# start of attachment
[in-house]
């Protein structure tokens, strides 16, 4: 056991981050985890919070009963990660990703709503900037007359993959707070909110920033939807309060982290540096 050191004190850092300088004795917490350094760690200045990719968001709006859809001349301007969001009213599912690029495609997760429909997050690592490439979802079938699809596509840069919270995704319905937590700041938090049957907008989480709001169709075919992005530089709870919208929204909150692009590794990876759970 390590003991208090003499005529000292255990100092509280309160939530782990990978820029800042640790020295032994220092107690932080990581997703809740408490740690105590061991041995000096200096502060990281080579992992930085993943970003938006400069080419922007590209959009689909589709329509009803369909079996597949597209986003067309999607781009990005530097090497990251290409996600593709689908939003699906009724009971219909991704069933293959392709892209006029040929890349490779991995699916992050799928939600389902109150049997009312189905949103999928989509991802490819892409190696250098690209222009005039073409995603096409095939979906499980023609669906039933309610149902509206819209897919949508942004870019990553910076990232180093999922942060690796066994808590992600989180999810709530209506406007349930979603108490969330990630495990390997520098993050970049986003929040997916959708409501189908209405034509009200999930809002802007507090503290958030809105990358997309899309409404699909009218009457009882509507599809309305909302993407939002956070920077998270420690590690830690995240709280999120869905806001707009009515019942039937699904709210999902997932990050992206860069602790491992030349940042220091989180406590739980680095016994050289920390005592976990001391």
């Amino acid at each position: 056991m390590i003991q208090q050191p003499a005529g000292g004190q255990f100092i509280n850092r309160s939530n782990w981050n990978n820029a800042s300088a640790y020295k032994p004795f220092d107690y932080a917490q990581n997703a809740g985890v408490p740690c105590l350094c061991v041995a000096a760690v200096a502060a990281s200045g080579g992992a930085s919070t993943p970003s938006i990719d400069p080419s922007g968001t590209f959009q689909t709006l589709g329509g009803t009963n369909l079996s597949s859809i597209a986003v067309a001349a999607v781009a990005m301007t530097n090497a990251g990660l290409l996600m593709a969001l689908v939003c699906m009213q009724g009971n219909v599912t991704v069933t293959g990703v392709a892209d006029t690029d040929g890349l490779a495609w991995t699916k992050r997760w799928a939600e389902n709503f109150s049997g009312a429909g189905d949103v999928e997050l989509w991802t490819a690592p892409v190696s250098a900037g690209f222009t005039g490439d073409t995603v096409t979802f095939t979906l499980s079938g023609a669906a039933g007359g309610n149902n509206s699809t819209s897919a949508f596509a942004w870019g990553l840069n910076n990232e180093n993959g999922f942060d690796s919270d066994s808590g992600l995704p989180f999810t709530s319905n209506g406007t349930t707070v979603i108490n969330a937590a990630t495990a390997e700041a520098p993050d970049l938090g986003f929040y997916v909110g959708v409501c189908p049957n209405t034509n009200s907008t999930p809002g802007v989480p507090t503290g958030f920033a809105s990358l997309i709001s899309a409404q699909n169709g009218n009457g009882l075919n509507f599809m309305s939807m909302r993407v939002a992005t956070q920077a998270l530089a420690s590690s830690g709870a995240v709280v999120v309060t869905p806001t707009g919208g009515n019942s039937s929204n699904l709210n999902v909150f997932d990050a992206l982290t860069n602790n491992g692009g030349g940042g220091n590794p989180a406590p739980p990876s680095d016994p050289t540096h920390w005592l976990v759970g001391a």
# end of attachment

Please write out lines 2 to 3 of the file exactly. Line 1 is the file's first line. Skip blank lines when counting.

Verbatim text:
């Protein structure tokens, strides 16, 4: 056991981050985890919070009963990660990703709503900037007359993959707070909110920033939807309060982290540096 050191004190850092300088004795917490350094760690200045990719968001709006859809001349301007969001009213599912690029495609997760429909997050690592490439979802079938699809596509840069919270995704319905937590700041938090049957907008989480709001169709075919992005530089709870919208929204909150692009590794990876759970 390590003991208090003499005529000292255990100092509280309160939530782990990978820029800042640790020295032994220092107690932080990581997703809740408490740690105590061991041995000096200096502060990281080579992992930085993943970003938006400069080419922007590209959009689909589709329509009803369909079996597949597209986003067309999607781009990005530097090497990251290409996600593709689908939003699906009724009971219909991704069933293959392709892209006029040929890349490779991995699916992050799928939600389902109150049997009312189905949103999928989509991802490819892409190696250098690209222009005039073409995603096409095939979906499980023609669906039933309610149902509206819209897919949508942004870019990553910076990232180093999922942060690796066994808590992600989180999810709530209506406007349930979603108490969330990630495990390997520098993050970049986003929040997916959708409501189908209405034509009200999930809002802007507090503290958030809105990358997309899309409404699909009218009457009882509507599809309305909302993407939002956070920077998270420690590690830690995240709280999120869905806001707009009515019942039937699904709210999902997932990050992206860069602790491992030349940042220091989180406590739980680095016994050289920390005592976990001391």
């Amino acid at each position: 056991m390590i003991q208090q050191p003499a005529g000292g004190q255990f100092i509280n850092r309160s939530n782990w981050n990978n820029a800042s300088a640790y020295k032994p004795f220092d107690y932080a917490q990581n997703a809740g985890v408490p740690c105590l350094c061991v041995a000096a760690v200096a502060a990281s200045g080579g992992a930085s919070t993943p970003s938006i990719d400069p080419s922007g968001t590209f959009q689909t709006l589709g329509g009803t009963n369909l079996s597949s859809i597209a986003v067309a001349a999607v781009a990005m301007t530097n090497a990251g990660l290409l996600m593709a969001l689908v939003c699906m009213q009724g009971n219909v599912t991704v069933t293959g990703v392709a892209d006029t690029d040929g890349l490779a495609w991995t699916k992050r997760w799928a939600e389902n709503f109150s049997g009312a429909g189905d949103v999928e997050l989509w991802t490819a690592p892409v190696s250098a900037g690209f222009t005039g490439d073409t995603v096409t979802f095939t979906l499980s079938g023609a669906a039933g007359g309610n149902n509206s699809t819209s897919a949508f596509a942004w870019g990553l840069n910076n990232e180093n993959g999922f942060d690796s919270d066994s808590g992600l995704p989180f999810t709530s319905n209506g406007t349930t707070v979603i108490n969330a937590a990630t495990a390997e700041a520098p993050d970049l938090g986003f929040y997916v909110g959708v409501c189908p049957n209405t034509n009200s907008t999930p809002g802007v989480p507090t503290g958030f920033a809105s990358l997309i709001s899309a409404q699909n169709g009218n009457g009882l075919n509507f599809m309305s939807m909302r993407v939002a992005t956070q920077a998270l530089a420690s590690s830690g709870a995240v709280v999120v309060t869905p806001t707009g919208g009515n019942s039937s929204n699904l709210n999902v909150f997932d990050a992206l982290t860069n602790n491992g692009g030349g940042g220091n590794p989180a406590p739980p990876s680095d016994p050289t540096h920390w005592l976990v759970g001391a």